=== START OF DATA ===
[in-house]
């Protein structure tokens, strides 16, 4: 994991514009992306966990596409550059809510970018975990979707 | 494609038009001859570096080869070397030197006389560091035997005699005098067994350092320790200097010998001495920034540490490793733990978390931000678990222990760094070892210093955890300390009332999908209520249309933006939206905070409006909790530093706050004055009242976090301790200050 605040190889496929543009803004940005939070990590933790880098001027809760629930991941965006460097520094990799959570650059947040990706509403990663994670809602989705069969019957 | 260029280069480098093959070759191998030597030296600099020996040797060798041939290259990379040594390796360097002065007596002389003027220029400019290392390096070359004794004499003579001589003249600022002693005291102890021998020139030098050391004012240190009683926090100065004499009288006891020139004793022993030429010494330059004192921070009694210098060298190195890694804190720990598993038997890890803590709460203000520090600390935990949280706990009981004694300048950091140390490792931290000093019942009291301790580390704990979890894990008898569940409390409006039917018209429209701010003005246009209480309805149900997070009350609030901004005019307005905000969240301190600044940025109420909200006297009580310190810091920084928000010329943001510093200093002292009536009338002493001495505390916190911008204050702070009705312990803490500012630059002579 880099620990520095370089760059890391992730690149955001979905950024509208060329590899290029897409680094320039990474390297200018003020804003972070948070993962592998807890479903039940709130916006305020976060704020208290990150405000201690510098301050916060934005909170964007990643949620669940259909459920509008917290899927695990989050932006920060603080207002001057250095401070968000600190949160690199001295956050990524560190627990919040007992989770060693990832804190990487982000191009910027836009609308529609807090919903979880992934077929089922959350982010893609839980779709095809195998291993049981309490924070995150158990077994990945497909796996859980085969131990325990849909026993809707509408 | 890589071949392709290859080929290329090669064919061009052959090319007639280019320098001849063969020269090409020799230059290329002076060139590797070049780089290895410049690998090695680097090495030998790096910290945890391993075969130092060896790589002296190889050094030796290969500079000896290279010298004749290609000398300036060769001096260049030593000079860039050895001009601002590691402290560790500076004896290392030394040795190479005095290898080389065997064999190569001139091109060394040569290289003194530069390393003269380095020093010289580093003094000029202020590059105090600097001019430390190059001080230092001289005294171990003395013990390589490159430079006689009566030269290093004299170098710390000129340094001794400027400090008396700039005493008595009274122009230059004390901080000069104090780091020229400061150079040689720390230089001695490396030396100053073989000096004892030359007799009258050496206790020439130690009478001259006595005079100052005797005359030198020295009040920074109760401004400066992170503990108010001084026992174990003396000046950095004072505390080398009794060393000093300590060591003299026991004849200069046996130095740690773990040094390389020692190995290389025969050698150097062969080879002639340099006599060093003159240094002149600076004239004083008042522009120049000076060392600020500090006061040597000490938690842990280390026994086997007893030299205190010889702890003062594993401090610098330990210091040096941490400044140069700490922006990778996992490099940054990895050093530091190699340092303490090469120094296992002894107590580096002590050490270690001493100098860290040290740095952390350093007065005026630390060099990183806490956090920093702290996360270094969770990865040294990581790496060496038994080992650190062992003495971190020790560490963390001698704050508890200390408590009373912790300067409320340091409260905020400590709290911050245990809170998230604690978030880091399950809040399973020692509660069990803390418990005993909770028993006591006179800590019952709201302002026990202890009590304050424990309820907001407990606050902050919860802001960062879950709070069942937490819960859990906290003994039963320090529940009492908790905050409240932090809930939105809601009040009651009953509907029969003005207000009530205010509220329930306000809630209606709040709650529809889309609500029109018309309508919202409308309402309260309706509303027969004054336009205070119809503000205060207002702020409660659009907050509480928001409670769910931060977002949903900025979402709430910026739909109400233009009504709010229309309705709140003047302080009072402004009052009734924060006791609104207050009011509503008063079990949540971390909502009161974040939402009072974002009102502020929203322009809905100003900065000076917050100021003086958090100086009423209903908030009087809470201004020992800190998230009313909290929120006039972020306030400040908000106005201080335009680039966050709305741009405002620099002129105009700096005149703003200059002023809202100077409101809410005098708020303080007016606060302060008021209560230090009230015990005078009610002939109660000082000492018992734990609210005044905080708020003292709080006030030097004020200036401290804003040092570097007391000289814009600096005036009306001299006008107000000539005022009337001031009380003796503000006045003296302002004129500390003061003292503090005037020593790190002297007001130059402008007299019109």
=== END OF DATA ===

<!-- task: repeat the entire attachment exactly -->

[in-house]
């Protein structure tokens, strides 16, 4: 994991514009992306966990596409550059809510970018975990979707 | 494609038009001859570096080869070397030197006389560091035997005699005098067994350092320790200097010998001495920034540490490793733990978390931000678990222990760094070892210093955890300390009332999908209520249309933006939206905070409006909790530093706050004055009242976090301790200050 605040190889496929543009803004940005939070990590933790880098001027809760629930991941965006460097520094990799959570650059947040990706509403990663994670809602989705069969019957 | 260029280069480098093959070759191998030597030296600099020996040797060798041939290259990379040594390796360097002065007596002389003027220029400019290392390096070359004794004499003579001589003249600022002693005291102890021998020139030098050391004012240190009683926090100065004499009288006891020139004793022993030429010494330059004192921070009694210098060298190195890694804190720990598993038997890890803590709460203000520090600390935990949280706990009981004694300048950091140390490792931290000093019942009291301790580390704990979890894990008898569940409390409006039917018209429209701010003005246009209480309805149900997070009350609030901004005019307005905000969240301190600044940025109420909200006297009580310190810091920084928000010329943001510093200093002292009536009338002493001495505390916190911008204050702070009705312990803490500012630059002579 880099620990520095370089760059890391992730690149955001979905950024509208060329590899290029897409680094320039990474390297200018003020804003972070948070993962592998807890479903039940709130916006305020976060704020208290990150405000201690510098301050916060934005909170964007990643949620669940259909459920509008917290899927695990989050932006920060603080207002001057250095401070968000600190949160690199001295956050990524560190627990919040007992989770060693990832804190990487982000191009910027836009609308529609807090919903979880992934077929089922959350982010893609839980779709095809195998291993049981309490924070995150158990077994990945497909796996859980085969131990325990849909026993809707509408 | 890589071949392709290859080929290329090669064919061009052959090319007639280019320098001849063969020269090409020799230059290329002076060139590797070049780089290895410049690998090695680097090495030998790096910290945890391993075969130092060896790589002296190889050094030796290969500079000896290279010298004749290609000398300036060769001096260049030593000079860039050895001009601002590691402290560790500076004896290392030394040795190479005095290898080389065997064999190569001139091109060394040569290289003194530069390393003269380095020093010289580093003094000029202020590059105090600097001019430390190059001080230092001289005294171990003395013990390589490159430079006689009566030269290093004299170098710390000129340094001794400027400090008396700039005493008595009274122009230059004390901080000069104090780091020229400061150079040689720390230089001695490396030396100053073989000096004892030359007799009258050496206790020439130690009478001259006595005079100052005797005359030198020295009040920074109760401004400066992170503990108010001084026992174990003396000046950095004072505390080398009794060393000093300590060591003299026991004849200069046996130095740690773990040094390389020692190995290389025969050698150097062969080879002639340099006599060093003159240094002149600076004239004083008042522009120049000076060392600020500090006061040597000490938690842990280390026994086997007893030299205190010889702890003062594993401090610098330990210091040096941490400044140069700490922006990778996992490099940054990895050093530091190699340092303490090469120094296992002894107590580096002590050490270690001493100098860290040290740095952390350093007065005026630390060099990183806490956090920093702290996360270094969770990865040294990581790496060496038994080992650190062992003495971190020790560490963390001698704050508890200390408590009373912790300067409320340091409260905020400590709290911050245990809170998230604690978030880091399950809040399973020692509660069990803390418990005993909770028993006591006179800590019952709201302002026990202890009590304050424990309820907001407990606050902050919860802001960062879950709070069942937490819960859990906290003994039963320090529940009492908790905050409240932090809930939105809601009040009651009953509907029969003005207000009530205010509220329930306000809630209606709040709650529809889309609500029109018309309508919202409308309402309260309706509303027969004054336009205070119809503000205060207002702020409660659009907050509480928001409670769910931060977002949903900025979402709430910026739909109400233009009504709010229309309705709140003047302080009072402004009052009734924060006791609104207050009011509503008063079990949540971390909502009161974040939402009072974002009102502020929203322009809905100003900065000076917050100021003086958090100086009423209903908030009087809470201004020992800190998230009313909290929120006039972020306030400040908000106005201080335009680039966050709305741009405002620099002129105009700096005149703003200059002023809202100077409101809410005098708020303080007016606060302060008021209560230090009230015990005078009610002939109660000082000492018992734990609210005044905080708020003292709080006030030097004020200036401290804003040092570097007391000289814009600096005036009306001299006008107000000539005022009337001031009380003796503000006045003296302002004129500390003061003292503090005037020593790190002297007001130059402008007299019109």